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Burt Bacharach Walks on By His JewishnessIn 1997, the eccentric musical genius John Zorn released, as part of the “Great Jewish Music” series on his Tzaddik label, a Burt Bacharach tribute album. It included many of the luminaries of the then flourishing Downtown music scene contributing their unique versions of Bacharach hits like “(They Long To Be) Close to You”, “Promises Promises”, “The Look of Love”, and “Walk on By” — and the great accordionist Guy Klucevsek performing a medley of tunes with the word “Guy” in the title. The liner notes, a veritable program statement, begin with Zorn saying, “Burt Bacharach is one of the great geniuses of American popular music -- and he’s a Jew.” Zorn goes on to call him a “trailblazer. A questioner. An unbridled genius.” He speaks of how Bacharach’s songs “explode the expectations of what a popular song is supposed to be. Advanced harmonies and chord changes with unexpected turnarounds and modulations, unusual changing time signatures and rhythmic twists, often in uneven numbers of bars.” Zorn situates Bacharach squarely within, and defines him as, one of the prime avatars of a century “that has produced one of the most richly rewarding periods of Jewish history,” placing Bacharach in a pantheon that includes, in my book, Philip Roth, Franz Kafka, Walter Benjamin, and Lou Reed. Finally, Zorn is grateful to Bacharach for something not entirely insignificant: “Thank you for not changing your name.” With Anyone Who Had a Heart (HarperCollins, 2013, 304 pages), we now have Burt Bacharach’s account of his own life, and however hyperbolic Zorn’s statements might be, and however invisible the Jewish content in Bacharach’s music, his life bears many of the characteristics of a classic Jewish journey through 20th-century America. Early in the book, the matter of his name comes up, and we learn much about the man. As a teenager -– having played piano since his childhood in Forest Hills, where his family moved shortly after his birth in 1928 –- he formed a band using the name of Happy Baxter, which, he explains, “was as close as I could get to Bacharach without sounding Jewish.” Happy was the name he was called by his family, his father’s name being Bert. Not sounding Jewish, not being taken for Jewish, was the Holy Grail of Bacharach’s youth. In its chapters about the young Burt, Anyone Who Had a Heart is nothing less than the portrait of a young man who wishes he wasn’t Jewish yet is, and doesn’t know how to escape its grip. His family broke with organized Judaism shortly after he was born, when his maternal grandfather Abe, having lost all his money in the Crash of 1929, offered to resign as president of a Reform temple in Atlantic City because he was unable to pay his dues. “When they accepted it, he never returned. Whatever connection my mother might have had with being Jewish also ended right then and there, which helps explain the way I was raised.” The way he was raised included not just not attending synagogue or being in any way involved in anything Jewish, but in not even telling others that he was Jewish, if not actively presenting himself as non-Jewish. Either as cause or result of all this, “I got the feeling that this was something shameful that I should hide.” Being Jewish, for young Happy, was nothing but another plague on his already difficult existence. He was short -- so short that no one in his high school, girls included, was shorter. “I already had enough problems,” he writes, “without having to also admit I was Jewish.” Feeling an outcast, with Catholic school students as his few friends, Bacharach says that when his football team played a team with Jews, his captain would say, “‘Let’s go and kick the shit out of these Jews,’ and I would say, ‘let’s kick the shit out of these Jews.’” Yet he never explains precisely what he found so horrible about being a Jew, nor why being taken for a Jew in Forest Hills, Queens -- one of the New York borough’s oldest Jewish neighborhoods -- would have been a problem at all. His flight from Jewishness led him straight into the maws of clichéd Jewishness. He studied piano, and though he loved sports -– he recounts how attending a football game deprived him of the chance to hear the radio broadcast of Leonard Bernstein’s famous conducting premiere as a replacement for Bruno Walter -– he dutifully shlepped into Manhattan to take advanced lessons. When finally offered the chance to abandon the piano he couldn’t: “The Jewish guilt started creeping in and I thought, ‘Jeez, I can’t do this to my mother.’ So I kept taking lessons . . . and maybe even practicing a little harder than before.” The Jewishness that he so hated both guided and dogged his steps as he grew to manhood. Though he loved and studied classical music and was taught, among others, by the French Jewish exile Darius Milhaud, he also loved jazz, and when the time came for him to choose a mentor, instead of the famous Teddy Wilson he chose a certain Joe Bushkin, who “taught [him] about life. A skinny Jewish guy who had grown up in a tough neighborhood in Manhattan.” The quixotic nature of Bacharach’s attempt to hide and hide from his Jewishness was revealed when he went to McGill University in Montreal, where “I didn’t want anyone to know I was Jewish.” (Inevitably, two weeks after his arrival there he received, unbidden, an invitation from the B’nai Brith to attend services.) While at McGill, where he studied music but didn’t receive a degree, his frenzied flight from his past led him to become obsessed with Mel Tormé’s “The Christmas Song,” and he played “nothing else for four straight months.” Need we point out that “The Velvet Fog” was actually Melvin Howard Torma, son of Jewish immigrants? However much Bacharach hated being a Jew, all that piano practice served him in good stead when he was drafted during the Korean War. Instead of being shipped overseas, he got the cushy posting of playing concerts on military bases, and then as pianist at the officers’ club on Governor’s Island, New York. All went well there until he started dating the daughter of the colonel in charge of personnel. The colonel didn’t approve of this because, Bacharach says, “Number one, I was a Jew and, number two, I was a private.” No third strike was necessary, and despite all attempts to keep him playing tunes on the island off Lower Manhattan, he was shipped to Germany, where he wrote orchestrations for the band that played at the army rec center! Once out of the army, he worked as orchestra director for Marlene Dietrich, including a tour to Israel where, Bacharach claims, La Dietrich was the first person to sing in German on an Israeli stage. He then began his climb to songwriting fame, working with his extraordinary lyricist, Hal David, in the famously Jewish Brill Building at 1619 Broadway. Their fellow tenants including Phil Spector, Jerry Leiber, Mike Stoller, and Jerry Moss -- while across the street, working for Don Kirshner, were Carole King and Gerry Goffin, Barry Mann and Cynthia Weil, and Jeff Barry and Ellie Greenwich. If ever Jews ruled American music it was during this era, and Bacharach was perhaps its greatest contributor. (Hal David died in September, 2012 at age 91; the previous year, he and Bacharach were the first songwriting team to receive the Gershwin Prize for Popular Song bestowed by the Library of Congress.) Bacharach and David turned out a dizzying number of hits, including, ”Don’t Make Me Over”, “Alfie”, “Only Love Can Break a Heart”, “The Look of Love”, “What the World Needs Now Is Love”, and “Raindrops Keep Falling on My Head”, among many, many others. As Zorn mentions in his notes on Bacharach, many of these songs were daring and famously difficult for musicians to play due to their tricky time signatures and changes. One of Frank Sinatra’s braver girlfriends told the singer, after he had condemned Bacharach as “a lousy writer,” “You couldn’t hum any of his music, never mind sing it. It’s so complicated.” Equally complicated, in many ways, is the personality Bacharach presents to us. His relationship to Jewishness (why didn’t he simply change his name? live as Happy Baxter?) is not the least of the contradictions his book reveals. The author of so many beautiful and direct love songs was a four-time-married, chronic womanizer whose mother tried to warn women away from him. His split with his songwriting partner, Hal David, over a fraction of a percentage in royalties, and with Dionne Warwick, the most famous interpreter of his songs, seriously derailed his career, leading to long periods in the doldrums. (The friendship of Bacharach and David survived the split, however, and the two even collaborated again in 1993.) Most tragically, Bacharach’s first child, by his second wife, Angie Dickinson, was born prematurely and suffered from severe mental problems throughout her life. She was institutionalized at his insistence, Bacharach makes clear: ”It’s hard even now for me to explain how stifling it was to live [with her], because at this point, Nikki was really quite nuts.” She was later discovered to have Asperger’s syndrome, so her institutionalization served no purpose -- and Bacharach is horrifically cold (or brutally honest) about his inability to love her. He seems to feel no guilt for the fact that her final Asperger obsession was suicide, and that she finally killed herself, though not before writing him a note which he has never read, a note that others say expresses what she thought of him. Despite its maudlin final pages, in which Bacharach describes his love for his fourth wife and his surviving children, and despite the genius of so much of his music, Anyone Who Had a Heart displays a fair amount of heartlessness. Mitchell Abidor is a contributing writer to our magazine and a translator, musician, and actor living in Brooklyn. He is author of Communards: The Paris Commune of 1871 as Told by Those Who Fought For It.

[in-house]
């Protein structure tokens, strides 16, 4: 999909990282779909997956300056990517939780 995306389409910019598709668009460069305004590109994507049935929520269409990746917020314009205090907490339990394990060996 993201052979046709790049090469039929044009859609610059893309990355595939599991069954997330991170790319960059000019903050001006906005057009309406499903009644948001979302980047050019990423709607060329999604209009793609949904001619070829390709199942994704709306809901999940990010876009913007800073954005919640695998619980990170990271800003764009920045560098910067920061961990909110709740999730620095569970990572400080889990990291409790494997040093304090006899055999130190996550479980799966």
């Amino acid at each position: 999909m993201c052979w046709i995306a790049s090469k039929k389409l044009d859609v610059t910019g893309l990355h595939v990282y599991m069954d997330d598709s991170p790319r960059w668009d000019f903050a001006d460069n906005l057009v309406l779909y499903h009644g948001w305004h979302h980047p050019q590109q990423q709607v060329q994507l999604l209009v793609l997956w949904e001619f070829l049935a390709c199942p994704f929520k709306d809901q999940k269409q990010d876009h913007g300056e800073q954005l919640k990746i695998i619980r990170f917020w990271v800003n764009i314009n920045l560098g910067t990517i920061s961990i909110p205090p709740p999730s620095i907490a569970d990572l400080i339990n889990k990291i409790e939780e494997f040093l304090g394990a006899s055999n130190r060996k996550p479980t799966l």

Mitchell Abidor, a contributing writer to Jewish Currents, is a writer and translator living in Brooklyn. Among his books are a translation of Victor Serge’s Notebooks 1936-1947, May Made Me: An Oral History of My 1968 in France, and I’ll Forget it When I Die, a history of the Bisbee Deportation of 1917. His writings have appeared in The New York Times, Foreign Affairs, Liberties, Dissent, The New York Review of Books, and many other publications.